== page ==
Racial differences must be considered when analyzing multiple-gene sequencing results for hereditary cancer risk


Stanford University research team reanalyzed multi-gene sequencing results of 1483 cases of germline cancer risk, including clinical information and assorting by racial/ethnic groups. The pathogenic variant frequency across all racial groups did not show significant difference. However, the rates of pathogenic variants by gene in whites and non-whites were distinct. For example, 2/3 of the Asian HOBC patients had pathogenic and likely pathogenic variants in BRCA1/2 gene, but the percentage in whites was 1/3. White carriers of CHEK2 gene mutation were higher than non-whites, while APC gene mutation ratio was higher in non-whites than whites. In this cohort study, the probability of variants of uncertain significance (VUS) was also higher in non-whites. As more and more multiple-gene sequencing tests are conducted, the differences between racial/ethnic groups become more obvious. Race/ethnicity is an important factor for analyzing multiple-gene test results.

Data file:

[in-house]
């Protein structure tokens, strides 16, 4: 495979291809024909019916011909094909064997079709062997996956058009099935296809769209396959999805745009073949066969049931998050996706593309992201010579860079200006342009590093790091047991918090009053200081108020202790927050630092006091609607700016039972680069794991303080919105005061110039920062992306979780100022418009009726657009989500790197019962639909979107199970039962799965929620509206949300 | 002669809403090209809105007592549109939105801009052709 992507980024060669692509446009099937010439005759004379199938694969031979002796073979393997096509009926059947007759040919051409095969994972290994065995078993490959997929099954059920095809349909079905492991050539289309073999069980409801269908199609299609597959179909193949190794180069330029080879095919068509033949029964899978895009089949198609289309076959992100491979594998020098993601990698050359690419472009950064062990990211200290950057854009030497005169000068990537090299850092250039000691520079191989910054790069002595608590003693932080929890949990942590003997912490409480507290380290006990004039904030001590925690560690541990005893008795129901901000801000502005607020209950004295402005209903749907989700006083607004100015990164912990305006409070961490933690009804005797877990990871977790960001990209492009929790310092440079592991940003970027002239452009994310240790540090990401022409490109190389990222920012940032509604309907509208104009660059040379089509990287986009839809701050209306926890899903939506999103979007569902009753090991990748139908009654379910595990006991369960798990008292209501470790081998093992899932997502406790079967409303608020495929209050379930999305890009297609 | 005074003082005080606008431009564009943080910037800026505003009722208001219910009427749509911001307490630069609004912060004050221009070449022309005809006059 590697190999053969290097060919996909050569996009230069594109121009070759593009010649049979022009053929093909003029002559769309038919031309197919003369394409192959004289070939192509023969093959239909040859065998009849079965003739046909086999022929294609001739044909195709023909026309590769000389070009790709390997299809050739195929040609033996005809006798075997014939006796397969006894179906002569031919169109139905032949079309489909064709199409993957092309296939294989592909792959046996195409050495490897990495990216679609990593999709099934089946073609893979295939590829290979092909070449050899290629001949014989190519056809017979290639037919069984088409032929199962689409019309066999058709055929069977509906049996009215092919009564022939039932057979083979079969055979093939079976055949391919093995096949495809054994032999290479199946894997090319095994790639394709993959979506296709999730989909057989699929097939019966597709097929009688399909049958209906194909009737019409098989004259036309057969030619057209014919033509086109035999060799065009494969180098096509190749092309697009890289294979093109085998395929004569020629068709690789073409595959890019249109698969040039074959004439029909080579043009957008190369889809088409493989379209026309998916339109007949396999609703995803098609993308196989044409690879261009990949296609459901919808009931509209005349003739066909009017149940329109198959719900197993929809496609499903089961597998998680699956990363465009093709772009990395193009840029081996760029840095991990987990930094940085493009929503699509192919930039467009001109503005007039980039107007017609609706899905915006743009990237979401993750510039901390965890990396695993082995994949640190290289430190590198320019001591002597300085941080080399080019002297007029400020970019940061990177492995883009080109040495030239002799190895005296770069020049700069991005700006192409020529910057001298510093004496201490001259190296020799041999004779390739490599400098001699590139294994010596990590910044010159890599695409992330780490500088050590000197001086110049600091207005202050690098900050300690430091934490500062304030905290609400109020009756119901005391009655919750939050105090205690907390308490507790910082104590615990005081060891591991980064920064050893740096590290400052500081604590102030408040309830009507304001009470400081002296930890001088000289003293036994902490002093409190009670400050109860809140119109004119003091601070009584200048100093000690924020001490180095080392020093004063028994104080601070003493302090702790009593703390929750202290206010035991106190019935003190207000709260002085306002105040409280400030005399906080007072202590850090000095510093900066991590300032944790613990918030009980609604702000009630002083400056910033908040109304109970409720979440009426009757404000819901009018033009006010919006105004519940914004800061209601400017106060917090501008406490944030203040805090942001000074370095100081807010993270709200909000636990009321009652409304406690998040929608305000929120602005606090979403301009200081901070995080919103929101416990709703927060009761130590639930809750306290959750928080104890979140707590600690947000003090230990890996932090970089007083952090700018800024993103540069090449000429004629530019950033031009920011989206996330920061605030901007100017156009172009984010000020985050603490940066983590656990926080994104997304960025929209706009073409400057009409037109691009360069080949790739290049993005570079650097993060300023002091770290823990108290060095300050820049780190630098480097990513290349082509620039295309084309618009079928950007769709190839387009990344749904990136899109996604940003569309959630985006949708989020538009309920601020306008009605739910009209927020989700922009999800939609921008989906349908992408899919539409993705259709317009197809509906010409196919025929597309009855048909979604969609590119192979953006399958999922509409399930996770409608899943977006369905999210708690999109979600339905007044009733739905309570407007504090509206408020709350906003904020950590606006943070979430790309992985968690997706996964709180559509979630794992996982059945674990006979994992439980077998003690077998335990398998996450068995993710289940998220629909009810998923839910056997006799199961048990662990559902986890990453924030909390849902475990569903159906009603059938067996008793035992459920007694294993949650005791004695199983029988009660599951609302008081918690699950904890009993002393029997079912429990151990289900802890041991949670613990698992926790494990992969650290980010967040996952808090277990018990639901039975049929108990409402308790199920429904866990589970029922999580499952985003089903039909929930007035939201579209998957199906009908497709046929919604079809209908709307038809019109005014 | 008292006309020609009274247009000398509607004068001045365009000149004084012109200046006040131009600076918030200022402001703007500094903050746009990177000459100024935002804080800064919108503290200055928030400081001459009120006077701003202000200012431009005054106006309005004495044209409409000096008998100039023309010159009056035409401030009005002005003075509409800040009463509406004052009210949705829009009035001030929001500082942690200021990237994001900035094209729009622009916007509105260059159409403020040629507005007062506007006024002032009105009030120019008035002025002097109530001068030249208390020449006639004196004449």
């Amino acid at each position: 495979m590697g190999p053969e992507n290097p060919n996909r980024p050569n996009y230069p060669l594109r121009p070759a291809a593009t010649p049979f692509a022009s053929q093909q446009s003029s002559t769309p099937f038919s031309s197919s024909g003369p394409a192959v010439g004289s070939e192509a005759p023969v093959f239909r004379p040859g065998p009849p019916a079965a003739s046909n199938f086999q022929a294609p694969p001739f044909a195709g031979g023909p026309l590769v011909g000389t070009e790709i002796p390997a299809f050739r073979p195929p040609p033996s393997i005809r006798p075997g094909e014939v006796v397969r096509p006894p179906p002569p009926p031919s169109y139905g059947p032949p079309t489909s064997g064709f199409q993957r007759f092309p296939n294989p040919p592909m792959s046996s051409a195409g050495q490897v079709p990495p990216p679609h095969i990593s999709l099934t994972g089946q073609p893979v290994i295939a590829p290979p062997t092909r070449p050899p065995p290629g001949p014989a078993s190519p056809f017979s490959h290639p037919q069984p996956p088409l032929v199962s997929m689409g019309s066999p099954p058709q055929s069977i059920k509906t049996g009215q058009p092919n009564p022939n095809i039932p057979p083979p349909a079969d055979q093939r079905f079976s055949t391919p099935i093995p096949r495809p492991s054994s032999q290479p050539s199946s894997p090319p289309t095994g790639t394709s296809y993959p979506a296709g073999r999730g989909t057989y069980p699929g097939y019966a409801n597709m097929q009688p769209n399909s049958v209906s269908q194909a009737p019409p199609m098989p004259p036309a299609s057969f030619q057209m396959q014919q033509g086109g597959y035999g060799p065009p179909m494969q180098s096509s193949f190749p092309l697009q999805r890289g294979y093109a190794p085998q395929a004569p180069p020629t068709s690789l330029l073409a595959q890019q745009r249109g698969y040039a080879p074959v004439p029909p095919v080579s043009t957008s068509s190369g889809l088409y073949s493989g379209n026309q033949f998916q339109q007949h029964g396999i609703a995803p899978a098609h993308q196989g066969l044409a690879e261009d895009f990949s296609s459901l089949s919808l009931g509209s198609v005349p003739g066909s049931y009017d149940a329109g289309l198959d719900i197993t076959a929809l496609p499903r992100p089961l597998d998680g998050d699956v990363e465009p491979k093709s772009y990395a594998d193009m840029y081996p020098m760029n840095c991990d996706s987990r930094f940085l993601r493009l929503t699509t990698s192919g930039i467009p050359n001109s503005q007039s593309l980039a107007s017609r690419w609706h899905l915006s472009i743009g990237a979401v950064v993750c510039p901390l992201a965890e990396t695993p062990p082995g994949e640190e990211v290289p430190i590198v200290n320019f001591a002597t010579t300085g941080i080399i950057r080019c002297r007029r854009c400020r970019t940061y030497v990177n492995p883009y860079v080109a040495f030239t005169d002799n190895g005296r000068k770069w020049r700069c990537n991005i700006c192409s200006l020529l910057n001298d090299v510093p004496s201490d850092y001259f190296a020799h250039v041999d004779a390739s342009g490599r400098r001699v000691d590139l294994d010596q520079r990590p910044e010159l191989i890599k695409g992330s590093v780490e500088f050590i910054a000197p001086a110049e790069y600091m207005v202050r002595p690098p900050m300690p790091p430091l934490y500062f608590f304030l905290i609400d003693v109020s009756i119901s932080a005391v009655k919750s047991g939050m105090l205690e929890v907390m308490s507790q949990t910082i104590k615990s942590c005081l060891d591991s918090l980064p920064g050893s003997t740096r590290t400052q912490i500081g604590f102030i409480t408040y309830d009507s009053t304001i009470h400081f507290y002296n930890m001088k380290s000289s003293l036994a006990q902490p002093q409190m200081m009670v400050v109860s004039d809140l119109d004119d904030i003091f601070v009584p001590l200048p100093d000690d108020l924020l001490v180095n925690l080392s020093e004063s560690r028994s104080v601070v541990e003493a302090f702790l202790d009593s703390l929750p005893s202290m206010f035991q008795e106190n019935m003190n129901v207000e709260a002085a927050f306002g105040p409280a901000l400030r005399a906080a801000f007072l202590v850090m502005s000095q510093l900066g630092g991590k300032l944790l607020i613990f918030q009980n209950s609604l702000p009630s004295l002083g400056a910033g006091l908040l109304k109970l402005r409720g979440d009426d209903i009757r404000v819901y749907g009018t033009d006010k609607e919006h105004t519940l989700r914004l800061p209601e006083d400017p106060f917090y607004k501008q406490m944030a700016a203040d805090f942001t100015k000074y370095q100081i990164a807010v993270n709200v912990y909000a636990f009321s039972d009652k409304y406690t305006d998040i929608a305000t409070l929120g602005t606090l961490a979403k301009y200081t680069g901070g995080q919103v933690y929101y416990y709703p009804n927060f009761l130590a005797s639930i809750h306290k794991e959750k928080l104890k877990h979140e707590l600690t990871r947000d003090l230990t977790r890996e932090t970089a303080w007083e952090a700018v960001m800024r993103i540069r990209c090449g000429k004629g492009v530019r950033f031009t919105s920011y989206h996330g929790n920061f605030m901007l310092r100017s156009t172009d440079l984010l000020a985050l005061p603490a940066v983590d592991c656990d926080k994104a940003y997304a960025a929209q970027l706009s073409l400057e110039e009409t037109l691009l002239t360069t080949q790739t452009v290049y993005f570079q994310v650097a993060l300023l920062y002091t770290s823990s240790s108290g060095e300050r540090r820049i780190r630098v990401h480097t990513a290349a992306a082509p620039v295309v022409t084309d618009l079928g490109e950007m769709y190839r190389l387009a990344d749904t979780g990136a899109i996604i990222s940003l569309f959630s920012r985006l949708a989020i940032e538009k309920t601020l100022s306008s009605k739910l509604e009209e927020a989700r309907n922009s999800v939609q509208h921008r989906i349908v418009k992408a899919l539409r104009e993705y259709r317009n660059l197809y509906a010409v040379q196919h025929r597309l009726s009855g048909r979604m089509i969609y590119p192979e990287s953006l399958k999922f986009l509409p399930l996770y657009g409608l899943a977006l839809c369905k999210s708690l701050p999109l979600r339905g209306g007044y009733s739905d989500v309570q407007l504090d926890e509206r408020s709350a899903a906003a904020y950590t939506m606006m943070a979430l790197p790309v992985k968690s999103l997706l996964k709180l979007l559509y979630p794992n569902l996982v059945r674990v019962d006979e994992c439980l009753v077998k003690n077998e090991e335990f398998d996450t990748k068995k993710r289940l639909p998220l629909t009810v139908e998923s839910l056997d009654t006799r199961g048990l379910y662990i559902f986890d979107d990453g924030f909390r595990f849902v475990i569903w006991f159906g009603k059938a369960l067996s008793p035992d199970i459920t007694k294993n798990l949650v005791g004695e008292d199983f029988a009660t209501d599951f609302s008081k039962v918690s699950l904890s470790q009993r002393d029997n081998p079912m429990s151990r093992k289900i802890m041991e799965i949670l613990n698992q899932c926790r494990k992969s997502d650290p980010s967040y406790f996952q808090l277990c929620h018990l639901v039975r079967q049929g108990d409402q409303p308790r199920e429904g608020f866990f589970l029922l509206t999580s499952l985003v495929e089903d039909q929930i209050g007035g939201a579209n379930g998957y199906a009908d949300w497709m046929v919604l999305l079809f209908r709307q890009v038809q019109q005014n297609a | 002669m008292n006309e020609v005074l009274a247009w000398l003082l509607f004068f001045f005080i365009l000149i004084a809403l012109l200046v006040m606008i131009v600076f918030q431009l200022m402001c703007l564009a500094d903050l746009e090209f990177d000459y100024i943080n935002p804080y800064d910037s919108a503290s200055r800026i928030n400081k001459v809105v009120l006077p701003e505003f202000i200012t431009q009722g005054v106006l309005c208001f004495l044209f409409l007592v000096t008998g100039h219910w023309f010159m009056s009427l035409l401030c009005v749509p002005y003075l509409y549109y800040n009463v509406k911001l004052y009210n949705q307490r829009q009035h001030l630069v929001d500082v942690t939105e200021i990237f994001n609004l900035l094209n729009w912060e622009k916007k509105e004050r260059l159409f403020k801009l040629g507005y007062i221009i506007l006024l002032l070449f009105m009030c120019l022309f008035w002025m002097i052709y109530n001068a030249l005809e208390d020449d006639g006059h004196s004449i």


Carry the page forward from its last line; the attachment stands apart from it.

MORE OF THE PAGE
Publication: Caswell-Jin, Jennifer L., et al. "Racial/ethnic differences in multiple-gene sequencing results for hereditary cancer risk." Genetics in medicine: official journal of the American College of Medical Genetics (2017).

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